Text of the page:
Schools across the state are holding open houses and preparing to welcome back students this month. This comes as COVID-19 cases are rising.

WFDD's April Laissle spoke with reporter Keri Brown to break down some important information about how districts plan to keep kids safe, vaccinations, and more.

Interview Highlights

Are districts tracking which employees and students are vaccinated and who is not?

Many districts, including Winston-Salem/Forsyth County Schools say they're not tracking teacher COVID-19 vaccination data because the shots are not required for employment. As for students, school systems can ask families to fill out voluntary documentation of COVID-19 vaccination status for their child, but it's not required under state guidelines for parents to submit that information.

What rights do parents/families have to know a teacher's vaccination status?

It's not illegal to ask an educator if they are vaccinated for COVID. It's not considered a HIPAA violation. This can be an uncomfortable conversation, but parents can absolutely make the ask.

Again, it's not required for employment in public schools in North Carolina. A teacher doesn't have to disclose their vaccination status. Experts say one way to approach the subject is to begin the conversation with your own vaccination status and your thoughts around it.

What if a parent is uncomfortable with the answer?

It's important to remember that people may not get vaccinated for a variety of reasons. It could be a medical condition, even religious reasons, and that should be respected.

It's another reason why health experts recommend masking in conjunction with vaccinations, or using a “layered approach” whenever possible. They say wearing a mask is effective in reducing the spread of COVID and that can help keep case counts from getting out of control.

Under the Americans With Disabilities Act, employers can't release medical information about an employee publicly, so a district can't disclose a teacher's vaccination status to you, but you can still ask them directly.

Is the district developing strategies to make vaccine access easier for families?

Local school districts say they are in constant contact with their county health departments about COVID data and about hosting these vaccine events. They provide the space and the health department or other vaccine providers run the clinics. Local school officials say parents would have to consent for their child to be vaccinated at a site on campus. As of now, there is no COVID vaccine authorized yet for children under age 12.

What can we expect as far as masking in schools?

The U.S. Centers for Disease Control and Prevention recommends masks for students, staff and teachers regardless of vaccination status. This also applies on buses and other school transportation. In North Carolina, the state Department of Health and Human Services also lays out those guidelines in its StrongSchoolsNC Public Health Tool Kit.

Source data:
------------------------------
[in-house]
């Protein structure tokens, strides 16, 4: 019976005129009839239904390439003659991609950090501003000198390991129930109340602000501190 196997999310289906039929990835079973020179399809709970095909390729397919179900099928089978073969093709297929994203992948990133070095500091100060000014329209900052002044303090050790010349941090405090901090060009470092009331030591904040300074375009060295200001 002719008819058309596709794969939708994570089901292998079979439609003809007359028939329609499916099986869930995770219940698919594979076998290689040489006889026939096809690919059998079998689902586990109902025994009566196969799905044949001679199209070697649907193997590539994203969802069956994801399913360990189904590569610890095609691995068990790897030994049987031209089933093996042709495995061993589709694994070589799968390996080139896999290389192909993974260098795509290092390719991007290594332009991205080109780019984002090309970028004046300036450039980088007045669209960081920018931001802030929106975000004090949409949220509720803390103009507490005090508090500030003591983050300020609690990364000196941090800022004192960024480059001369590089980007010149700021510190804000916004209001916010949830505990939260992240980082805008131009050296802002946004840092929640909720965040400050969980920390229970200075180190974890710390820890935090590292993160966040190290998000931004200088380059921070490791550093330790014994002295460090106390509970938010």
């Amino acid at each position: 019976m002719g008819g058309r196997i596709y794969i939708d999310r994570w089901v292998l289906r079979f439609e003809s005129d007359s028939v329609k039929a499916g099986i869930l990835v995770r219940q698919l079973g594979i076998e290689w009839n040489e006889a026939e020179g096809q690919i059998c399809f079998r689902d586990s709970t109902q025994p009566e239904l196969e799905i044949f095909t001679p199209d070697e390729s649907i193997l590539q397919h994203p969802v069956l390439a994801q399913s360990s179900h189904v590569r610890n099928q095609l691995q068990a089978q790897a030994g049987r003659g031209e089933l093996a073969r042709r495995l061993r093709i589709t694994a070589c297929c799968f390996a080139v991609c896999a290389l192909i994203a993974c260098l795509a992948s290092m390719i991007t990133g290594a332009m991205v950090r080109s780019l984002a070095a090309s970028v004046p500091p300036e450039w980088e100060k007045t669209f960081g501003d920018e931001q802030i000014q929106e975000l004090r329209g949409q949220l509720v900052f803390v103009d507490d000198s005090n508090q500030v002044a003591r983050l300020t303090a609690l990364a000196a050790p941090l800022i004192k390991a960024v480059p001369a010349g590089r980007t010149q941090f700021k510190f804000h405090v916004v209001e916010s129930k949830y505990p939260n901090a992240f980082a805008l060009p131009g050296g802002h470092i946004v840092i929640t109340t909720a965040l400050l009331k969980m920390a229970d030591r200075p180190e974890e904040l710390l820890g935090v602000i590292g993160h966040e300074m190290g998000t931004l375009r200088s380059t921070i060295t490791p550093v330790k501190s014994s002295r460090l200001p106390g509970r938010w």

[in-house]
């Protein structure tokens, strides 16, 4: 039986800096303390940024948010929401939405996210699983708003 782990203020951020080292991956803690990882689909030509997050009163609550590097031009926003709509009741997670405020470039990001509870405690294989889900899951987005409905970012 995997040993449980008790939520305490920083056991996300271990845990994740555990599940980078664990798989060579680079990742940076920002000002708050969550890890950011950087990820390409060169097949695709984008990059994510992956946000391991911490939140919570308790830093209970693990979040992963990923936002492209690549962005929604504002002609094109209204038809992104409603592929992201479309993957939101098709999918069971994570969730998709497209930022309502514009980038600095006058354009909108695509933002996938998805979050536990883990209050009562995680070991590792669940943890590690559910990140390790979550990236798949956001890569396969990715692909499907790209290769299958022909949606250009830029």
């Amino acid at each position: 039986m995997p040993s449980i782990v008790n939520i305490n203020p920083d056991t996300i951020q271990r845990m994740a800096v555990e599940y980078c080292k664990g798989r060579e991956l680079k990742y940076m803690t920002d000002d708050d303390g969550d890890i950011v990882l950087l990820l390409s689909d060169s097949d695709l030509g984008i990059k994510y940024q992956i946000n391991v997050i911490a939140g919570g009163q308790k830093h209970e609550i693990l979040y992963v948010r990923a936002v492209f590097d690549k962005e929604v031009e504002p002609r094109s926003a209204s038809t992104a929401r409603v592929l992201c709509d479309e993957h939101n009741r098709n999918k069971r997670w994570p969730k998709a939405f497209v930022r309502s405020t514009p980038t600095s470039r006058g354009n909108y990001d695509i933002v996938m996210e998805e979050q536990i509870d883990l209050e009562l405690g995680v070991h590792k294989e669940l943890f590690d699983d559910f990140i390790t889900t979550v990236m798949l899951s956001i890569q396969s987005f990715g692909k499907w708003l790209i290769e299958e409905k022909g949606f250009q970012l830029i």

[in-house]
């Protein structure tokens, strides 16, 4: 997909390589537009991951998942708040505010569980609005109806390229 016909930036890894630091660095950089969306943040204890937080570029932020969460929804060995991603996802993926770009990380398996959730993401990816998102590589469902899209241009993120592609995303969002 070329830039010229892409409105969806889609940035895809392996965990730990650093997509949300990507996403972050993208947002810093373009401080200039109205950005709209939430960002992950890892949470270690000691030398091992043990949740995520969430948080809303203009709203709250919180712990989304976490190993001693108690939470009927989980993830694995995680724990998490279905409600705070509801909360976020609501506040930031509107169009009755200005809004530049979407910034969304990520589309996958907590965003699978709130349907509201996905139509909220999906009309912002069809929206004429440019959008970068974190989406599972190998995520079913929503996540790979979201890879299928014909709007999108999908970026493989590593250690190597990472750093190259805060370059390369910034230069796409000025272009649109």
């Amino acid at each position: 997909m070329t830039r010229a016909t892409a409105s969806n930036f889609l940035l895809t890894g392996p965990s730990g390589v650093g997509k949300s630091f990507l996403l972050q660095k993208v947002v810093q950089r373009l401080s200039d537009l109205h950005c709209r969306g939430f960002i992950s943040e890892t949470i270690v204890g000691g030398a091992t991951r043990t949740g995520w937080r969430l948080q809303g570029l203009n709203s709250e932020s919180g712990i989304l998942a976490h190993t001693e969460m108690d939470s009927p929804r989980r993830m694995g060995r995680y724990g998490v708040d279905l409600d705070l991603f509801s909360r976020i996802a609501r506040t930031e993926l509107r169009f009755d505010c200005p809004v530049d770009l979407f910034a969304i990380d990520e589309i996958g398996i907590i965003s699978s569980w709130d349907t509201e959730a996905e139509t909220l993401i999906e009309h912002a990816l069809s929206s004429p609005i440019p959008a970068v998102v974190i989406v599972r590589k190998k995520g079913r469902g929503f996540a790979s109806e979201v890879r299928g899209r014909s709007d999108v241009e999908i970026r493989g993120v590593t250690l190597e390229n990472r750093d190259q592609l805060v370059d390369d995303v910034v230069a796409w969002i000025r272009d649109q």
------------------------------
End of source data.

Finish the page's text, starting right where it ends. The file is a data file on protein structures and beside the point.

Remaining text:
Local school boards are weighing this information and their decisions vary across the state. For example, in districts like Wilkes, Rockingham, Stokes and Yadkin counties masks are optional for students and staff.

In some of the larger urban districts masks are required. This includes Winston-Salem/Forsyth County Schools and Guilford County Schools. In addition, GCS is also planning to require weekly COVID testing for unvaccinated student athletes and some other activities including marching band.

What happens if a student is exposed to COVID-19?

Quarantines will depend on certain circumstances. If you test positive, you should stay at home. But there are some changes since last school year. In some scenarios, no quarantine will be required. For example, the state toolkit guidelines say students exposed to the coronavirus don't have to quarantine if both of them were wearing facemasks properly and following other prevention strategies like physical distancing. Also, if an exposed person is fully vaccinated and has no symptoms, they don't have to quarantine.

Many districts say they will also continue contact tracing, and they are tapping into federal COVID relief funding to hire additional nurses and staff as students return. Local health departments can also implement isolation and quarantine orders.

Are there any other safety tips or suggestions regarding COVID as a full school year approaches and eyes are on an increase in cases in the community?

We never know what can come down the road and state guidelines and local school board policies can change quickly. I would recommend staying in close contact with your child's teacher and following district communications as closely as possible. Schools are trying to play catch up with students who struggled during remote learning and the goal is to keep classrooms open. WFDD will continue to bring you the latest education updates.

*Follow WFDD's Keri Brown on Twitter @kerib_news

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